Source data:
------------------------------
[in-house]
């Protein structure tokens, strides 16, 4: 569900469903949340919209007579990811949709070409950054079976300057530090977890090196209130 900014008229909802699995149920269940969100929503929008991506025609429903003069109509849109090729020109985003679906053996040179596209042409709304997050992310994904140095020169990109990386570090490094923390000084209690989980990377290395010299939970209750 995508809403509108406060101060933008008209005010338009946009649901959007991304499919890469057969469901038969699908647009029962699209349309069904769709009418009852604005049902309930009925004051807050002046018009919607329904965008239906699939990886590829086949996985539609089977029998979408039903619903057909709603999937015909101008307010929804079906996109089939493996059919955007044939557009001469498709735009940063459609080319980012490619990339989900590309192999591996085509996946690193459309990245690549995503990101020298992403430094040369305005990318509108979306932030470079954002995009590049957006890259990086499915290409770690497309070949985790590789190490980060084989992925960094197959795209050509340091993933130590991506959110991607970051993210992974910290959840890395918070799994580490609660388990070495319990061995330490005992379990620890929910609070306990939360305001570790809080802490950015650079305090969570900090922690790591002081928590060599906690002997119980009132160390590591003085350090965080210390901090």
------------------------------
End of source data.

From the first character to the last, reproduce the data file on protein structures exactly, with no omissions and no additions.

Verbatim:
[in-house]
């Protein structure tokens, strides 16, 4: 569900469903949340919209007579990811949709070409950054079976300057530090977890090196209130 900014008229909802699995149920269940969100929503929008991506025609429903003069109509849109090729020109985003679906053996040179596209042409709304997050992310994904140095020169990109990386570090490094923390000084209690989980990377290395010299939970209750 995508809403509108406060101060933008008209005010338009946009649901959007991304499919890469057969469901038969699908647009029962699209349309069904769709009418009852604005049902309930009925004051807050002046018009919607329904965008239906699939990886590829086949996985539609089977029998979408039903619903057909709603999937015909101008307010929804079906996109089939493996059919955007044939557009001469498709735009940063459609080319980012490619990339989900590309192999591996085509996946690193459309990245690549995503990101020298992403430094040369305005990318509108979306932030470079954002995009590049957006890259990086499915290409770690497309070949985790590789190490980060084989992925960094197959795209050509340091993933130590991506959110991607970051993210992974910290959840890395918070799994580490609660388990070495319990061995330490005992379990620890929910609070306990939360305001570790809080802490950015650079305090969570900090922690790591002081928590060599906690002997119980009132160390590591003085350090965080210390901090």